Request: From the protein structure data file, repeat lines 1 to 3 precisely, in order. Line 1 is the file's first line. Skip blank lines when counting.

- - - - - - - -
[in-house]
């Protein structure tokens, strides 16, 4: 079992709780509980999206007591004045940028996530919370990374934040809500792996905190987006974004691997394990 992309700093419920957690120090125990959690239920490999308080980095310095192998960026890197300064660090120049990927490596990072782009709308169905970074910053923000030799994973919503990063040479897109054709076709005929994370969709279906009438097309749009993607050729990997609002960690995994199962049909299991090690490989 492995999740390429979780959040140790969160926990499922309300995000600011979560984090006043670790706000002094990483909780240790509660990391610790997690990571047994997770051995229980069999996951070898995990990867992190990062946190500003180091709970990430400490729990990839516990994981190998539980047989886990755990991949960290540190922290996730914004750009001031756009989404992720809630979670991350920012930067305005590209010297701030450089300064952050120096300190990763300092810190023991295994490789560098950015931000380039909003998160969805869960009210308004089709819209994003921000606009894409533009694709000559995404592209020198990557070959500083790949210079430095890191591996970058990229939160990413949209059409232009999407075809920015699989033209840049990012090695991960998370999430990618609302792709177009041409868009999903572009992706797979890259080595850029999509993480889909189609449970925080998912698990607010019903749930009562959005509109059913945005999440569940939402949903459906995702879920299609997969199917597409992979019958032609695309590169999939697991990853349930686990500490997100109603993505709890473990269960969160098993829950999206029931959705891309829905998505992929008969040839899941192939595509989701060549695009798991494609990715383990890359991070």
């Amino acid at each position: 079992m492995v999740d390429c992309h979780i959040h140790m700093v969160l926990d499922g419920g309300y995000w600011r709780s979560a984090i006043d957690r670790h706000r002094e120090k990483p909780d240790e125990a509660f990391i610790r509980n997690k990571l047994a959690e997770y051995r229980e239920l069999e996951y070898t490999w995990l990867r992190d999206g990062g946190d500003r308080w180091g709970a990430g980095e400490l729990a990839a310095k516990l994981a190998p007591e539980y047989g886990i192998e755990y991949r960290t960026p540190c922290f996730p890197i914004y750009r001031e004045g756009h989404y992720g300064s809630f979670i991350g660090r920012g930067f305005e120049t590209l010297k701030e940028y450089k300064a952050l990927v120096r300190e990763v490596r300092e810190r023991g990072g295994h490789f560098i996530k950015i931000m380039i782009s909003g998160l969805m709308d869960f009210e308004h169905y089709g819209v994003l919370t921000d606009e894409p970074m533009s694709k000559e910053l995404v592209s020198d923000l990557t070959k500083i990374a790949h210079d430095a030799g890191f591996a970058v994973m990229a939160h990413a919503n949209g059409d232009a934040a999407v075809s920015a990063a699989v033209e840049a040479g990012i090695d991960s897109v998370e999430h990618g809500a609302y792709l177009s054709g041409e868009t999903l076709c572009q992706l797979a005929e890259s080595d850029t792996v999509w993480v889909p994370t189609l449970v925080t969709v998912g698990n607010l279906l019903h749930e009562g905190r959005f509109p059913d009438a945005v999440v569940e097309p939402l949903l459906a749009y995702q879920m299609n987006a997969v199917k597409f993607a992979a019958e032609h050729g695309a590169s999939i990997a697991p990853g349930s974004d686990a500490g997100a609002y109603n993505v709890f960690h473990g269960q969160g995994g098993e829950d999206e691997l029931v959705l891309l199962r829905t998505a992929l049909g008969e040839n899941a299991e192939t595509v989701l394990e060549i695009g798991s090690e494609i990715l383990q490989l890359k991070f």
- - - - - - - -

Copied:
[in-house]
């Protein structure tokens, strides 16, 4: 079992709780509980999206007591004045940028996530919370990374934040809500792996905190987006974004691997394990 992309700093419920957690120090125990959690239920490999308080980095310095192998960026890197300064660090120049990927490596990072782009709308169905970074910053923000030799994973919503990063040479897109054709076709005929994370969709279906009438097309749009993607050729990997609002960690995994199962049909299991090690490989 492995999740390429979780959040140790969160926990499922309300995000600011979560984090006043670790706000002094990483909780240790509660990391610790997690990571047994997770051995229980069999996951070898995990990867992190990062946190500003180091709970990430400490729990990839516990994981190998539980047989886990755990991949960290540190922290996730914004750009001031756009989404992720809630979670991350920012930067305005590209010297701030450089300064952050120096300190990763300092810190023991295994490789560098950015931000380039909003998160969805869960009210308004089709819209994003921000606009894409533009694709000559995404592209020198990557070959500083790949210079430095890191591996970058990229939160990413949209059409232009999407075809920015699989033209840049990012090695991960998370999430990618609302792709177009041409868009999903572009992706797979890259080595850029999509993480889909189609449970925080998912698990607010019903749930009562959005509109059913945005999440569940939402949903459906995702879920299609997969199917597409992979019958032609695309590169999939697991990853349930686990500490997100109603993505709890473990269960969160098993829950999206029931959705891309829905998505992929008969040839899941192939595509989701060549695009798991494609990715383990890359991070």
């Amino acid at each position: 079992m492995v999740d390429c992309h979780i959040h140790m700093v969160l926990d499922g419920g309300y995000w600011r709780s979560a984090i006043d957690r670790h706000r002094e120090k990483p909780d240790e125990a509660f990391i610790r509980n997690k990571l047994a959690e997770y051995r229980e239920l069999e996951y070898t490999w995990l990867r992190d999206g990062g946190d500003r308080w180091g709970a990430g980095e400490l729990a990839a310095k516990l994981a190998p007591e539980y047989g886990i192998e755990y991949r960290t960026p540190c922290f996730p890197i914004y750009r001031e004045g756009h989404y992720g300064s809630f979670i991350g660090r920012g930067f305005e120049t590209l010297k701030e940028y450089k300064a952050l990927v120096r300190e990763v490596r300092e810190r023991g990072g295994h490789f560098i996530k950015i931000m380039i782009s909003g998160l969805m709308d869960f009210e308004h169905y089709g819209v994003l919370t921000d606009e894409p970074m533009s694709k000559e910053l995404v592209s020198d923000l990557t070959k500083i990374a790949h210079d430095a030799g890191f591996a970058v994973m990229a939160h990413a919503n949209g059409d232009a934040a999407v075809s920015a990063a699989v033209e840049a040479g990012i090695d991960s897109v998370e999430h990618g809500a609302y792709l177009s054709g041409e868009t999903l076709c572009q992706l797979a005929e890259s080595d850029t792996v999509w993480v889909p994370t189609l449970v925080t969709v998912g698990n607010l279906l019903h749930e009562g905190r959005f509109p059913d009438a945005v999440v569940e097309p939402l949903l459906a749009y995702q879920m299609n987006a997969v199917k597409f993607a992979a019958e032609h050729g695309a590169s999939i990997a697991p990853g349930s974004d686990a500490g997100a609002y109603n993505v709890f960690h473990g269960q969160g995994g098993e829950d999206e691997l029931v959705l891309l199962r829905t998505a992929l049909g008969e040839n899941a299991e192939t595509v989701l394990e060549i695009g798991s090690e494609i990715l383990q490989l890359k991070f």